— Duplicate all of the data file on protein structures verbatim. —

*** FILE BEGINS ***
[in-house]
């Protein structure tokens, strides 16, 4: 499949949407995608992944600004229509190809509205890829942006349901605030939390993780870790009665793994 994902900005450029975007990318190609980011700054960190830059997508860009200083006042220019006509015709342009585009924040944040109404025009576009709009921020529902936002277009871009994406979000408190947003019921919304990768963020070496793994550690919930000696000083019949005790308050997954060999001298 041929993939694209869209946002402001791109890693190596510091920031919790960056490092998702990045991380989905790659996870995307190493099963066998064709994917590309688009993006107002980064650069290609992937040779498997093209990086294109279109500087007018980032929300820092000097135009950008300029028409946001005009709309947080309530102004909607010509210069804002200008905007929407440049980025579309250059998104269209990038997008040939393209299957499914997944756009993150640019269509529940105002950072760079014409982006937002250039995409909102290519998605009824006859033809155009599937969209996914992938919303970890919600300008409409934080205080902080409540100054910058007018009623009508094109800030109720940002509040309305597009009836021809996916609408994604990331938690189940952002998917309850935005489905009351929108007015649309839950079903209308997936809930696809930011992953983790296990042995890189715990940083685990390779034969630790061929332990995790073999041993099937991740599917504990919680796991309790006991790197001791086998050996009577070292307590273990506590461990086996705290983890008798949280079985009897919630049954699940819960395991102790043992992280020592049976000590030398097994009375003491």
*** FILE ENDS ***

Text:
[in-house]
């Protein structure tokens, strides 16, 4: 499949949407995608992944600004229509190809509205890829942006349901605030939390993780870790009665793994 994902900005450029975007990318190609980011700054960190830059997508860009200083006042220019006509015709342009585009924040944040109404025009576009709009921020529902936002277009871009994406979000408190947003019921919304990768963020070496793994550690919930000696000083019949005790308050997954060999001298 041929993939694209869209946002402001791109890693190596510091920031919790960056490092998702990045991380989905790659996870995307190493099963066998064709994917590309688009993006107002980064650069290609992937040779498997093209990086294109279109500087007018980032929300820092000097135009950008300029028409946001005009709309947080309530102004909607010509210069804002200008905007929407440049980025579309250059998104269209990038997008040939393209299957499914997944756009993150640019269509529940105002950072760079014409982006937002250039995409909102290519998605009824006859033809155009599937969209996914992938919303970890919600300008409409934080205080902080409540100054910058007018009623009508094109800030109720940002509040309305597009009836021809996916609408994604990331938690189940952002998917309850935005489905009351929108007015649309839950079903209308997936809930696809930011992953983790296990042995890189715990940083685990390779034969630790061929332990995790073999041993099937991740599917504990919680796991309790006991790197001791086998050996009577070292307590273990506590461990086996705290983890008798949280079985009897919630049954699940819960395991102790043992992280020592049976000590030398097994009375003491």